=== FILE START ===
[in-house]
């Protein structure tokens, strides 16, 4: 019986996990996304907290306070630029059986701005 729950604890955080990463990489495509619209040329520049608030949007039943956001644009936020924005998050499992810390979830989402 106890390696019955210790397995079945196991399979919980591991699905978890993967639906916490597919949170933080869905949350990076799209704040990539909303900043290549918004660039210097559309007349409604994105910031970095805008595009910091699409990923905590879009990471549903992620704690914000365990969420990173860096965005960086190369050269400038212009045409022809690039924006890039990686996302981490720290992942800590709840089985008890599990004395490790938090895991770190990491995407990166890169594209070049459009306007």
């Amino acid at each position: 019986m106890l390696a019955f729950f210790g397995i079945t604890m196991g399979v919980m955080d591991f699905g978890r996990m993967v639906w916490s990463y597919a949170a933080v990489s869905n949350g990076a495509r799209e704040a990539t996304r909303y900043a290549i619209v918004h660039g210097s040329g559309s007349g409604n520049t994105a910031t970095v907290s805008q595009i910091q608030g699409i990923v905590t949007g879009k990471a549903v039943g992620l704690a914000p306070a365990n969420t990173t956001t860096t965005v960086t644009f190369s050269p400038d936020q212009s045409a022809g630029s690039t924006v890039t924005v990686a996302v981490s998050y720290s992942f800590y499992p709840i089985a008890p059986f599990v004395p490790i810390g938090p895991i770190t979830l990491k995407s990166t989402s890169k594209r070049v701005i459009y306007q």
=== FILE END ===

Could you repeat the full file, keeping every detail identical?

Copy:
[in-house]
């Protein structure tokens, strides 16, 4: 019986996990996304907290306070630029059986701005 729950604890955080990463990489495509619209040329520049608030949007039943956001644009936020924005998050499992810390979830989402 106890390696019955210790397995079945196991399979919980591991699905978890993967639906916490597919949170933080869905949350990076799209704040990539909303900043290549918004660039210097559309007349409604994105910031970095805008595009910091699409990923905590879009990471549903992620704690914000365990969420990173860096965005960086190369050269400038212009045409022809690039924006890039990686996302981490720290992942800590709840089985008890599990004395490790938090895991770190990491995407990166890169594209070049459009306007």
């Amino acid at each position: 019986m106890l390696a019955f729950f210790g397995i079945t604890m196991g399979v919980m955080d591991f699905g978890r996990m993967v639906w916490s990463y597919a949170a933080v990489s869905n949350g990076a495509r799209e704040a990539t996304r909303y900043a290549i619209v918004h660039g210097s040329g559309s007349g409604n520049t994105a910031t970095v907290s805008q595009i910091q608030g699409i990923v905590t949007g879009k990471a549903v039943g992620l704690a914000p306070a365990n969420t990173t956001t860096t965005v960086t644009f190369s050269p400038d936020q212009s045409a022809g630029s690039t924006v890039t924005v990686a996302v981490s998050y720290s992942f800590y499992p709840i089985a008890p059986f599990v004395p490790i810390g938090p895991i770190t979830l990491k995407s990166t989402s890169k594209r070049v701005i459009y306007q």